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leap. but he's shown a certain kind of energy that's why he's around than somebody like scott walker. >> rose: what about joe biden? >> i get on the phone with people who talk to him and have a relationship and they say, well, i think he's going to do it. then you talk to somebody else who's about at the same sort of source level and they say, no, i don't think he's going to do it. it's frustrating. he's keeping it close to the vest. basically, we have to wait for joe biden to make his decision. a lot of people throughout the process close to him say lewait till the last minute, that's his way, it's also because it's so emotional, not easy. >> rose: he said to me yesterday that if you wanted something for 40 years and you're looking at the best chance you've ever had -- whether it is or not is another question, but certainly better than before -- it's hard to
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resist it. it's really hard to resist it. and if, in fact, you know, there is the pull of a son -- >> sure. >> rose: -- deceased son who wanted you to do it, if we understand the story of the son, is a powerful argument. >> absolutely, and i'll add more weight on that part of the scale which means the decision to turn it off means not only lowering the light on your son's request that you make a run, but it's also turning off your career. it's not just this is your best chance to get something, it's your last chance -- you're putting your career basically to bed. you could go on and do other things but you are permanently saying goodnight to a portion of your career. in a way, it's very, very powerful to have a bunch of people come to you and say please go do this. >> rose: the question i have is if he goes in with full enthusiasm and gets lots of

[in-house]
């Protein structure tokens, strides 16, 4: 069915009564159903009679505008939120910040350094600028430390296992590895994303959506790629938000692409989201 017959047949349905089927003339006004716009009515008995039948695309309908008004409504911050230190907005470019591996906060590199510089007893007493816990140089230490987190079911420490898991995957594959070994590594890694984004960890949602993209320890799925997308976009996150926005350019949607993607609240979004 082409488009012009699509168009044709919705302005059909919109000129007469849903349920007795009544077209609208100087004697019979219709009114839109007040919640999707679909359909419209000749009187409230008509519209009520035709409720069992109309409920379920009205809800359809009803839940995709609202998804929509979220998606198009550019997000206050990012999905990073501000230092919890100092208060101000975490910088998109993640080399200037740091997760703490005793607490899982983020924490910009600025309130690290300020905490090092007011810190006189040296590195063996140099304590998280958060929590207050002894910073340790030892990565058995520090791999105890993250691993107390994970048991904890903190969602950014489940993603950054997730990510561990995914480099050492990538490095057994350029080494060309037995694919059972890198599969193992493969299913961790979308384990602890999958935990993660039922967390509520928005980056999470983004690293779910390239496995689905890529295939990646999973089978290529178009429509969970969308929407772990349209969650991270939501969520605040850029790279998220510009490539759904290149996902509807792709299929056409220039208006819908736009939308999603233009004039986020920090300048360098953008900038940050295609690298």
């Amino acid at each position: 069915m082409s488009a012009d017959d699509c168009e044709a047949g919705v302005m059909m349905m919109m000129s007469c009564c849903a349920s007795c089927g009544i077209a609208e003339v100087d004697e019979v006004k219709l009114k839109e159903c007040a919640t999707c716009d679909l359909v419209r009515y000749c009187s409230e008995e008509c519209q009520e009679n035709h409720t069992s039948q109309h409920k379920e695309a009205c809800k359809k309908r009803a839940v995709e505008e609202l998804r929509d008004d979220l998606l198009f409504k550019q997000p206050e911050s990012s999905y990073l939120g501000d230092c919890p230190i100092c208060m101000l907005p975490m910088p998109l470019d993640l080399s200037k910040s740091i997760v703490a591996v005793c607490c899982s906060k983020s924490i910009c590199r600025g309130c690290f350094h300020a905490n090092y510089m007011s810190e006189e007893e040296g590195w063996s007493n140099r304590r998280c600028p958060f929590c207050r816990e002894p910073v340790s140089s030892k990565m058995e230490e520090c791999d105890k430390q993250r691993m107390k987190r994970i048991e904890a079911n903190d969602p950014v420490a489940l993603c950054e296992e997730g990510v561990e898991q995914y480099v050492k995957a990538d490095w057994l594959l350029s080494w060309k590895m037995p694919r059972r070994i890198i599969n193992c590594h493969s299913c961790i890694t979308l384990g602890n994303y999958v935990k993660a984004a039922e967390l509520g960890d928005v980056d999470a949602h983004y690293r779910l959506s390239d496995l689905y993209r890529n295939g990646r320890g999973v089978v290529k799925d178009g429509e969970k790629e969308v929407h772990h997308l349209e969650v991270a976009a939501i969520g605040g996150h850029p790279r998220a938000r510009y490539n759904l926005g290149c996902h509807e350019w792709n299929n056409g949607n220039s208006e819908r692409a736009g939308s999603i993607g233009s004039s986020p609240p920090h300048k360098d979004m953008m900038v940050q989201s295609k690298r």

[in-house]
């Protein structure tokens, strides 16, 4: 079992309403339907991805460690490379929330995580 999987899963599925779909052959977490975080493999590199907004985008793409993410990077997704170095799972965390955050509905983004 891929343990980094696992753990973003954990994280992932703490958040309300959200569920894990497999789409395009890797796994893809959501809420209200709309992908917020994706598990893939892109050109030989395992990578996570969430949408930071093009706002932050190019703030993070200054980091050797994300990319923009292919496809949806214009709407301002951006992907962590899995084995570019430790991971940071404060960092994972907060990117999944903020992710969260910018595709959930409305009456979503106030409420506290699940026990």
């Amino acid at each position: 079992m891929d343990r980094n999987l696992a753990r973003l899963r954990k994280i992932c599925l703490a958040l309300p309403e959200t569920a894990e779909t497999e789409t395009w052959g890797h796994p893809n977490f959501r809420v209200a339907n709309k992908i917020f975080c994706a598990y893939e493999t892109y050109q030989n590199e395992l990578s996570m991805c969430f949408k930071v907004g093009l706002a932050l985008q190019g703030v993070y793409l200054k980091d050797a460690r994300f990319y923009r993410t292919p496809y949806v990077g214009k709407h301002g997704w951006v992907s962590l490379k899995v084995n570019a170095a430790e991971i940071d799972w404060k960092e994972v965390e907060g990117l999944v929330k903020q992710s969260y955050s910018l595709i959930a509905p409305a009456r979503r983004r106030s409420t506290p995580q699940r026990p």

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money, are the democrats and is hillary clinton in such a position that he could achieve it? is there a pathway for him to get the nomination when you look at the head start she has? additional question is, has she done things that so damage her that it gets more and more likely that he would be successful? >> i think if there's a pass, it would be an ugly pass. she won't go gently into the night. >> rose: nor is her husband. >> right, and she has a lot of support built in these states. i think also what happens -- and the people i talked to are close by say the day he gets in the race it flips, okay, so why are you running and what are you bringing to the race. his campaign i think will essentially be a character campaign which is i have been through these crucibles and i have the stuff to be a president.
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as far as the rationale for the candidacy, people will say you got in because you weren't hillary clinton, but what does your campaign mean? then it becomes a garden variety campaign. >> rose: he can argue things have been said or people made stands on issues i believed in. >> right. >> rose: the other interesting thing, if you watch her talk about a "no fly" zone or t.p.p., where she is creating more distance between her and the president, is she doing that because that's where she thinks the democratic nomination is or for some other reason or she believes it.